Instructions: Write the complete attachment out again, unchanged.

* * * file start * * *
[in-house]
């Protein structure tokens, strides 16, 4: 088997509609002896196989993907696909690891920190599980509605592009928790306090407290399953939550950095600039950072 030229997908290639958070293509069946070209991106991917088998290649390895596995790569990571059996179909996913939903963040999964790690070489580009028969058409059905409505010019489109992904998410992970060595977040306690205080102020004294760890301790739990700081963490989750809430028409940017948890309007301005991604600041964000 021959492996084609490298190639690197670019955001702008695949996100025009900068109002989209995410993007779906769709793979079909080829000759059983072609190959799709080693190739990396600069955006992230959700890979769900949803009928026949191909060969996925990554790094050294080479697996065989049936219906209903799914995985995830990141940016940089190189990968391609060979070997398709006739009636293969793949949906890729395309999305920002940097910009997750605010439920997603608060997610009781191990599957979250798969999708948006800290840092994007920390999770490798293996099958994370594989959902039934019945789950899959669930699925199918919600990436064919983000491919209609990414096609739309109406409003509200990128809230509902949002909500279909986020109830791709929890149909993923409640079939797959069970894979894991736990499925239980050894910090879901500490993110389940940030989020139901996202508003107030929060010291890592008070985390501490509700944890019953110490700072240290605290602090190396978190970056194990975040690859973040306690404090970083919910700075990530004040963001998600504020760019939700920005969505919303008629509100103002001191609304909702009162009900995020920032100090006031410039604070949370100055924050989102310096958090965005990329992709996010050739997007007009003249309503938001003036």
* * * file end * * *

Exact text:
[in-house]
């Protein structure tokens, strides 16, 4: 088997509609002896196989993907696909690891920190599980509605592009928790306090407290399953939550950095600039950072 030229997908290639958070293509069946070209991106991917088998290649390895596995790569990571059996179909996913939903963040999964790690070489580009028969058409059905409505010019489109992904998410992970060595977040306690205080102020004294760890301790739990700081963490989750809430028409940017948890309007301005991604600041964000 021959492996084609490298190639690197670019955001702008695949996100025009900068109002989209995410993007779906769709793979079909080829000759059983072609190959799709080693190739990396600069955006992230959700890979769900949803009928026949191909060969996925990554790094050294080479697996065989049936219906209903799914995985995830990141940016940089190189990968391609060979070997398709006739009636293969793949949906890729395309999305920002940097910009997750605010439920997603608060997610009781191990599957979250798969999708948006800290840092994007920390999770490798293996099958994370594989959902039934019945789950899959669930699925199918919600990436064919983000491919209609990414096609739309109406409003509200990128809230509902949002909500279909986020109830791709929890149909993923409640079939797959069970894979894991736990499925239980050894910090879901500490993110389940940030989020139901996202508003107030929060010291890592008070985390501490509700944890019953110490700072240290605290602090190396978190970056194990975040690859973040306690404090970083919910700075990530004040963001998600504020760019939700920005969505919303008629509100103002001191609304909702009162009900995020920032100090006031410039604070949370100055924050989102310096958090965005990329992709996010050739997007007009003249309503938001003036």